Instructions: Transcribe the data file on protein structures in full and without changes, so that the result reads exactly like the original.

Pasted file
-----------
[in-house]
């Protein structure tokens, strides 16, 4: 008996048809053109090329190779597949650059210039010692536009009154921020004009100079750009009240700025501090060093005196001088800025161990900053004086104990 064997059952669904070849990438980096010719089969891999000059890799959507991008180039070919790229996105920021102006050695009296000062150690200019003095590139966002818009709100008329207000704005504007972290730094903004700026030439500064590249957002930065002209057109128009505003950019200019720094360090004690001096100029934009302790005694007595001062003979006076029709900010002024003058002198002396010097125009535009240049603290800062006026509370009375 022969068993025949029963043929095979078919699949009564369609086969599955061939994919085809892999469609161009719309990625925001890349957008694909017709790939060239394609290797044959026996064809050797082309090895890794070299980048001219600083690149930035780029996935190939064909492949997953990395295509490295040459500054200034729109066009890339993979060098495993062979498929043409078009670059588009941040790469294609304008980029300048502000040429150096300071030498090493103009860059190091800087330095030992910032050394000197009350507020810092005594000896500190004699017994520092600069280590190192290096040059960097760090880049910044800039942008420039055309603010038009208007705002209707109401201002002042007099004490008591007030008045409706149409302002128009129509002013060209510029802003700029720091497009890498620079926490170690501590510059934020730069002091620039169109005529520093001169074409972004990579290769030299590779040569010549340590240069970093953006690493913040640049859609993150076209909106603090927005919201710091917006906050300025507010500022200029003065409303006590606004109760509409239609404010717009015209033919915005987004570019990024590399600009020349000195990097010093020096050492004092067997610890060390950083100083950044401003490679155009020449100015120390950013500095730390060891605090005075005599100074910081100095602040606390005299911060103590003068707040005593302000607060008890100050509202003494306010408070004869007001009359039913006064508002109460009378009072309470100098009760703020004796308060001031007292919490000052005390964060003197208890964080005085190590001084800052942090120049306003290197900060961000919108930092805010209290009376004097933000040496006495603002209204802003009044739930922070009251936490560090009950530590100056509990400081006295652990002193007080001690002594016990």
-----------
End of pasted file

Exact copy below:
[in-house]
């Protein structure tokens, strides 16, 4: 008996048809053109090329190779597949650059210039010692536009009154921020004009100079750009009240700025501090060093005196001088800025161990900053004086104990 064997059952669904070849990438980096010719089969891999000059890799959507991008180039070919790229996105920021102006050695009296000062150690200019003095590139966002818009709100008329207000704005504007972290730094903004700026030439500064590249957002930065002209057109128009505003950019200019720094360090004690001096100029934009302790005694007595001062003979006076029709900010002024003058002198002396010097125009535009240049603290800062006026509370009375 022969068993025949029963043929095979078919699949009564369609086969599955061939994919085809892999469609161009719309990625925001890349957008694909017709790939060239394609290797044959026996064809050797082309090895890794070299980048001219600083690149930035780029996935190939064909492949997953990395295509490295040459500054200034729109066009890339993979060098495993062979498929043409078009670059588009941040790469294609304008980029300048502000040429150096300071030498090493103009860059190091800087330095030992910032050394000197009350507020810092005594000896500190004699017994520092600069280590190192290096040059960097760090880049910044800039942008420039055309603010038009208007705002209707109401201002002042007099004490008591007030008045409706149409302002128009129509002013060209510029802003700029720091497009890498620079926490170690501590510059934020730069002091620039169109005529520093001169074409972004990579290769030299590779040569010549340590240069970093953006690493913040640049859609993150076209909106603090927005919201710091917006906050300025507010500022200029003065409303006590606004109760509409239609404010717009015209033919915005987004570019990024590399600009020349000195990097010093020096050492004092067997610890060390950083100083950044401003490679155009020449100015120390950013500095730390060891605090005075005599100074910081100095602040606390005299911060103590003068707040005593302000607060008890100050509202003494306010408070004869007001009359039913006064508002109460009378009072309470100098009760703020004796308060001031007292919490000052005390964060003197208890964080005085190590001084800052942090120049306003290197900060961000919108930092805010209290009376004097933000040496006495603002209204802003009044739930922070009251936490560090009950530590100056509990400081006295652990002193007080001690002594016990």